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In honor of Veterans Day I asked Zach if he would write a guest post for my blog of a story from his time in Afghanistan. I would also like to take this time to thank all the Veterans I know for their selfless service to our wonderful country. If you can find the time, please thank a Veteran today and enjoy Zach’s story below.

In preparation for the upcoming elections my platoon had been sent to the Chak business district. We were told that we were there to secure the area and oversee the building of some fortifications for local Afghan National Police (ANP) and Afghan National Army (ANA). We were also told that this was to be a three or four day mission; a day to clear the route in, a day or two to build, and then a day to ex-fill. But this was not to be and the tone was set early.

The first day we safely found and destroyed six Improvised Explosive Devices (IEDs), received indirect fire, engaged in several fire fights, and failed to reach our objective as planned. None of us knew it at the time in Chak and we would not be returning back to Forward Operating Base (FOB) Airborne for another 28 days. But I am getting ahead of myself. This particular story is about only one small event that happened during our stay in Chak.

We had become accustom to taking indirect fire, twice a day, from the village down in the valley. It was almost like clockwork, about an hour after sunrise and an hour before sunset we would receive three to five well placed mortars inside of our perimeter. The firers were keenly aware of our air assets response time and made sure never to linger around for too long. Armed with this knowledge of their Tactics, Techniques, and Procedures (TTPs) and facilitated by boredom, myself and my Forward Observer (FO) Moody made a practice of making our way to an Observation Point (OP) before hand. We did this for two reasons, one being we could be away from the most likely target and the other being there in hopes of spotting the enemy fire team and call in fire (air support) on their position.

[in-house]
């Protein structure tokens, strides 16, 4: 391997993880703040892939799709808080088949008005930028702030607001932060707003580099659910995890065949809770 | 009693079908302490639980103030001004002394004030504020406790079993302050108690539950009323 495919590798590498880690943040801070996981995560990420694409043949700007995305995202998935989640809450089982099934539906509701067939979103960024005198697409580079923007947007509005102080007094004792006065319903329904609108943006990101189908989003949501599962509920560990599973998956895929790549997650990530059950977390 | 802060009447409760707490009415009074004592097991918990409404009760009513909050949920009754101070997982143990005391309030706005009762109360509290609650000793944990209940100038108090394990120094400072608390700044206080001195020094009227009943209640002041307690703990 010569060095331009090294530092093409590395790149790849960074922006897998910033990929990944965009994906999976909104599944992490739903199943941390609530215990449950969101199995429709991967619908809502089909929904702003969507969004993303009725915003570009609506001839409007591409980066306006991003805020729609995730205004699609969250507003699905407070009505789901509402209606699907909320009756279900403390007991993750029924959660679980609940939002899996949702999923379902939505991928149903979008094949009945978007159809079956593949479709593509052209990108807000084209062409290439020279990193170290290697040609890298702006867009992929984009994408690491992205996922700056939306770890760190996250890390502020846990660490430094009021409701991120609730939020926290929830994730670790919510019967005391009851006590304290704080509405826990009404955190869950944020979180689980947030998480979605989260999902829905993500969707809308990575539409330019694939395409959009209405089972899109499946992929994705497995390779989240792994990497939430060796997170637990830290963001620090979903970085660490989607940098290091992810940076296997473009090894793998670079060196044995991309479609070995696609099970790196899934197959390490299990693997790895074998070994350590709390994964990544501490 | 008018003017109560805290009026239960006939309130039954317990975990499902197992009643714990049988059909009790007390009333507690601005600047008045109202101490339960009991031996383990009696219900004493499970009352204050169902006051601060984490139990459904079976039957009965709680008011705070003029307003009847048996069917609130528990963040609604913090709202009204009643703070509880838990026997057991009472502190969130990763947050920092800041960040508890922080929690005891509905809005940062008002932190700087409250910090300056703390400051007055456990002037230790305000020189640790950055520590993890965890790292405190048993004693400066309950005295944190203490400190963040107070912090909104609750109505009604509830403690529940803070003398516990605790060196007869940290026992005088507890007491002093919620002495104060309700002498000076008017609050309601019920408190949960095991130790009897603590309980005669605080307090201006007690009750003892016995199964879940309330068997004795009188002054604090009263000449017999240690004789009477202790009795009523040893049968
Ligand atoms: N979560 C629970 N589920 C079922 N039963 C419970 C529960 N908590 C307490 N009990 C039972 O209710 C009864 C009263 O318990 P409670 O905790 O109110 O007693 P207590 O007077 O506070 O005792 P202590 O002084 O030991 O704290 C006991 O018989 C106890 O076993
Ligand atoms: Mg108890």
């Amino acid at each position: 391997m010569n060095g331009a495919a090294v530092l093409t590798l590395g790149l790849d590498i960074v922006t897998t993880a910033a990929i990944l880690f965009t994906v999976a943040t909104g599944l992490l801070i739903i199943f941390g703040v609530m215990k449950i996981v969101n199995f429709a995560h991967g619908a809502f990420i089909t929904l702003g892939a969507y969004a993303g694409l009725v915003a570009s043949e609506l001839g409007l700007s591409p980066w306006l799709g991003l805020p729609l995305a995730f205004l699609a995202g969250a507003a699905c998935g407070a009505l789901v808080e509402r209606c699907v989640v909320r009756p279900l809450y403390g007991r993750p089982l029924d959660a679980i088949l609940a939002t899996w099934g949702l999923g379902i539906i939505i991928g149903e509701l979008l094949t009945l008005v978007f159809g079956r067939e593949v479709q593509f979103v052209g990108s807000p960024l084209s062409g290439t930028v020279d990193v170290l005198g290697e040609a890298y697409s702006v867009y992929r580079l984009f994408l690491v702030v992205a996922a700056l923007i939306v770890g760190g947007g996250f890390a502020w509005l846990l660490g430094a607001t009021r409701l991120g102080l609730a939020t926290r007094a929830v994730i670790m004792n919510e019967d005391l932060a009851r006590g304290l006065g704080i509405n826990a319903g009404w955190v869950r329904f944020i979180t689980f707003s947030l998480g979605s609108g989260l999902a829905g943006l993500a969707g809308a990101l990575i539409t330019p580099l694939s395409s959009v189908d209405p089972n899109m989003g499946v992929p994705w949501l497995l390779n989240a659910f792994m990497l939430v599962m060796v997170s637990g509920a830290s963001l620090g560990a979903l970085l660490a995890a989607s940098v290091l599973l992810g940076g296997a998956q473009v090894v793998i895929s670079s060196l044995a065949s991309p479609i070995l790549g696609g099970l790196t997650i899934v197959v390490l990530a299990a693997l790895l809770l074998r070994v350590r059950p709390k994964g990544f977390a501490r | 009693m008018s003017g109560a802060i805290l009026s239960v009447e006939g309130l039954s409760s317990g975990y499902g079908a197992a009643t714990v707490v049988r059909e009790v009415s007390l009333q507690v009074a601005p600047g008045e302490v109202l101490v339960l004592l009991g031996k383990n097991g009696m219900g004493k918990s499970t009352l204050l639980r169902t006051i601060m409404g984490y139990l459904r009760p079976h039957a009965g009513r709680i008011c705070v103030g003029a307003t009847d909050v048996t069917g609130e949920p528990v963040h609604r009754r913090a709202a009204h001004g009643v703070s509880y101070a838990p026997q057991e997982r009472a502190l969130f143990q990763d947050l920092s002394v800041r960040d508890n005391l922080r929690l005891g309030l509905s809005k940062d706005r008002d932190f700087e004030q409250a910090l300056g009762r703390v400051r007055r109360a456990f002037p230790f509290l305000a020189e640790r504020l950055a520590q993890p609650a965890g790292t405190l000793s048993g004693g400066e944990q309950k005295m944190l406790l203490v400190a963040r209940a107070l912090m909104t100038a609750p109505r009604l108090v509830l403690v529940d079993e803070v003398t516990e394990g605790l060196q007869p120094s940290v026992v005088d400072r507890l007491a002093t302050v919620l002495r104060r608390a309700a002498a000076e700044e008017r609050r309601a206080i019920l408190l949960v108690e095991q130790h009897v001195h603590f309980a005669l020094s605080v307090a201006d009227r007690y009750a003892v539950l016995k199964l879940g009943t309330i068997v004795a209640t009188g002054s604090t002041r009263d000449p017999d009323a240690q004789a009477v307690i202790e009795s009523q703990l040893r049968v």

One evening we found ourselves laying in the prone (stomachs) on an overhang looking out over the village. Shortly after the first mortar hit, a French Ranault VAB (armored vehicle) came speeding up the hill to our location stopping about 15 feet from our location. Moody and I had rolled onto our backs to look backward toward the massive armored vehicle that had just occupied our OP. After a few moments the hatch on top of the Renault opens and a smiling French Soldier pops out from inside. He looked down at the two of laying on our backs staring back at him and he starts speaking to us in French. Of course neither of us speak any French and have no clue what he is trying to convey to us. But he was calm and his tone didn’t allude to anything of pressing importance. Moody and I exchanged glances and I replied back to the Frenchman, “Cool man. Whatever you say.” He smiled back at us and disappeared back into his hatch. Moody turned to me and said, “Well, that was pretty weird.”

Without any warning the Renault’s 25mm cannon began firing on a spot down in the valley. The gun was not pointed at us but we were forward of the barrel. The muzzle blast from the cannon made our whole body tense up; paralyzed for a split second during each report from the gun. Immediately, we both pencil roll out from under the cannon as quickly as we possibly could.

To this day, I have no idea why they chose our particular position to shoot from, or why they thought we would understand French, or why they bothered telling us anything at all. What I do know is that from then on if anyone speaks French to me I assume that it is VERY important to my immediate well being.

Zach is a veteran of Operation Enduring Freedom, where he served as a Combat Engineer with the 10th Mountain Division conducting Route Clearance Patrol (RCP). He now serves as an EOD technician.

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